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[tab title="Movie Review"]

Madhouse (1974) - Blu-ray Review


4 stars

There is so much to say about this darling little horror flick. Jim Clark’s Madhouse is a film that – had there been some sort of coordinated effort behind the scenes to get everyone on the same page – could have been a financial success. As it stands, the film is near and dear only to a select few of Horror Hounds and dedicated followers of Vincent Price. This fun co-production between Amicus and American International Pictures isn’t exactly forgotten but it is largely ignored by those who know better. Kino Lorber, with their release of the film on blu-ray, do their part in giving the underappreciated horror film some attention.

Starring Price and Peter Cushing, Madhouse is a disturbing film about two aging Hollywod icons – known for their creation of Dr. Death – who join forces to reintroduce the character to television audiences while poking fun of their past in the vaults of horror. Only the fun stops when the real life killing that ended the trajectory of their creation resumes once again as soon as the Dr. Death makeup is applied to Price’s face. And these murders are bizarre, unpredictable, and threaten to shut down the production of Dr. Death’s resurrection once and for all.

Writer Herbert Flay (Cushing) and Paul Toombes (Price) parted ways long ago when Toombes entered an insane asylum after finding his fiancée beheaded. Toombes has tried to put the past behind him but Hollywood keeps rapping upon his door. Twelve years later, it is Flay who convinces him to give the character a proper sendoff. Unfortunately, a series of bizarre and ghastly deaths plagues the television production and all eyes are on Toombes.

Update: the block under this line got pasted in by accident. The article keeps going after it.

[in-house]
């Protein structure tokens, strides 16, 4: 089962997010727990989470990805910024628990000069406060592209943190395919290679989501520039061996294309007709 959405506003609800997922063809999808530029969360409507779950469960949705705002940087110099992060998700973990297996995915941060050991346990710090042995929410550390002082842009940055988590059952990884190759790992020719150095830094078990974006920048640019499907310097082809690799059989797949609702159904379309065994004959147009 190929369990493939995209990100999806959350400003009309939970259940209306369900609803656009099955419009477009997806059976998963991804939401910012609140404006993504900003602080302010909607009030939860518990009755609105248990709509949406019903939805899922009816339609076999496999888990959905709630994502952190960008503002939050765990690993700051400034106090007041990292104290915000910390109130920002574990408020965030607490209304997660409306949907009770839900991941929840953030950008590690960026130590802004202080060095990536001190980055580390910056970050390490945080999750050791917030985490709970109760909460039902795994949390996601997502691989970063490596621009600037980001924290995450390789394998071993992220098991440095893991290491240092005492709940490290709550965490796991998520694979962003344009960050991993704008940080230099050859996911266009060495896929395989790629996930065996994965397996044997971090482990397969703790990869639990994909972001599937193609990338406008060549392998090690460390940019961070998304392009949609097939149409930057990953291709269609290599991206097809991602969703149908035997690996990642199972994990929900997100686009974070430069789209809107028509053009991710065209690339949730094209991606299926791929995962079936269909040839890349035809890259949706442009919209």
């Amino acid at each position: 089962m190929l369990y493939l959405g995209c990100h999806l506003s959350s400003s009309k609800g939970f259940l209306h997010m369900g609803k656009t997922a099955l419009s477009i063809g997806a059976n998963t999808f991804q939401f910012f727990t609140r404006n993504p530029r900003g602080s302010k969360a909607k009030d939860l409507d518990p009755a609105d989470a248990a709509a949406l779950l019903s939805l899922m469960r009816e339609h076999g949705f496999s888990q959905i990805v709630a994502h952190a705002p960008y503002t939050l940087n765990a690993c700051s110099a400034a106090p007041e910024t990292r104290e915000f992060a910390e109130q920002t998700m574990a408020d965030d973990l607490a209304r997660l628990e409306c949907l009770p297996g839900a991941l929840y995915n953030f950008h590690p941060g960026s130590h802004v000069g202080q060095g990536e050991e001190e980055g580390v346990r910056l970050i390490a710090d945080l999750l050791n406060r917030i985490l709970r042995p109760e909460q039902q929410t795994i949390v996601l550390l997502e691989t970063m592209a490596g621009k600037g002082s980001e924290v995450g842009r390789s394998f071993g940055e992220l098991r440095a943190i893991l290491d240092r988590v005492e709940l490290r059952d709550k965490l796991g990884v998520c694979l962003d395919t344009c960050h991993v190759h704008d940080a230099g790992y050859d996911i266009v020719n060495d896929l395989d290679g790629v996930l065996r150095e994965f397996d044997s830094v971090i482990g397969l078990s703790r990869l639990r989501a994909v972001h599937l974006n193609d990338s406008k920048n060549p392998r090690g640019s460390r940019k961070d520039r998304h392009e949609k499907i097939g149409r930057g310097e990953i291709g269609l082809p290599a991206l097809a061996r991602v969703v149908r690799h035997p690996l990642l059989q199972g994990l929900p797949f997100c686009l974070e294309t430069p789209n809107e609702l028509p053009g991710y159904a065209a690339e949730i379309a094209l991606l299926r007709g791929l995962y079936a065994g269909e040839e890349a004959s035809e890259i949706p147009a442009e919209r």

The biggest problem with Madhouse that limits its appeal is the fact that it was written on the fly – with script changes coming in at the last minute (sometimes from its own stars) – and had no clear direction when it was edited together. For large parts, the film works powerfully. It has wonderful things to say about the role of the horror film in modern society and then, due to misguided attempts to please everyone, shoots itself in the foot with red herrings and head-rotating leaps in logic.

Yet, notice what I rated it: a solid four reels. In spite of all that, the film – complete with its shock ending – works as a horror film and it is so blisteringly ahead of its time with its use of footage from Price’s own career (featuring cameos from Boris Karloff and Basil Rathbone) that one can’t help but get all metacognitive about it. In one scene, Cushing dresses up like a Dracula and Quarry (being groomed to take over Price’s spot in the genre) dresses as his own Count Yorga and the “I know you can’t act” one-liners are classic.